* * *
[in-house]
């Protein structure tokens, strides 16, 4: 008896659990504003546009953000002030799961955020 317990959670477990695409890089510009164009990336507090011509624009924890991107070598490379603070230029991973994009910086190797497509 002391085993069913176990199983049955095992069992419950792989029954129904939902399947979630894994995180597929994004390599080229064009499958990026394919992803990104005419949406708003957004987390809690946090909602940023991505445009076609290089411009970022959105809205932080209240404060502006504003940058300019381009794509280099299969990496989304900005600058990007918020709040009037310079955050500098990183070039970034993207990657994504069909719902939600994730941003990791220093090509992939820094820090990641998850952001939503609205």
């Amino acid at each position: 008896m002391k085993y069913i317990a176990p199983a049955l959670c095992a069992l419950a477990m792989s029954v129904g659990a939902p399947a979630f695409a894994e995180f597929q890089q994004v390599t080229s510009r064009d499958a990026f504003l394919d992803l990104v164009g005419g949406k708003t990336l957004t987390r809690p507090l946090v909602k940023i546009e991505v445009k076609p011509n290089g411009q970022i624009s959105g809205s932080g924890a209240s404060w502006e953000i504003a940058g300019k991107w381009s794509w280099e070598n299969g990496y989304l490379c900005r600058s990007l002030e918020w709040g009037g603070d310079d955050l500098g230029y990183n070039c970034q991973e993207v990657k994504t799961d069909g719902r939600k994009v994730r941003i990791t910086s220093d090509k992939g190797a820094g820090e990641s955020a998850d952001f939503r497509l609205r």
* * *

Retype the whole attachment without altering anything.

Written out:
[in-house]
């Protein structure tokens, strides 16, 4: 008896659990504003546009953000002030799961955020 317990959670477990695409890089510009164009990336507090011509624009924890991107070598490379603070230029991973994009910086190797497509 002391085993069913176990199983049955095992069992419950792989029954129904939902399947979630894994995180597929994004390599080229064009499958990026394919992803990104005419949406708003957004987390809690946090909602940023991505445009076609290089411009970022959105809205932080209240404060502006504003940058300019381009794509280099299969990496989304900005600058990007918020709040009037310079955050500098990183070039970034993207990657994504069909719902939600994730941003990791220093090509992939820094820090990641998850952001939503609205």
């Amino acid at each position: 008896m002391k085993y069913i317990a176990p199983a049955l959670c095992a069992l419950a477990m792989s029954v129904g659990a939902p399947a979630f695409a894994e995180f597929q890089q994004v390599t080229s510009r064009d499958a990026f504003l394919d992803l990104v164009g005419g949406k708003t990336l957004t987390r809690p507090l946090v909602k940023i546009e991505v445009k076609p011509n290089g411009q970022i624009s959105g809205s932080g924890a209240s404060w502006e953000i504003a940058g300019k991107w381009s794509w280099e070598n299969g990496y989304l490379c900005r600058s990007l002030e918020w709040g009037g603070d310079d955050l500098g230029y990183n070039c970034q991973e993207v990657k994504t799961d069909g719902r939600k994009v994730r941003i990791t910086s220093d090509k992939g190797a820094g820090e990641s955020a998850d952001f939503r497509l609205r």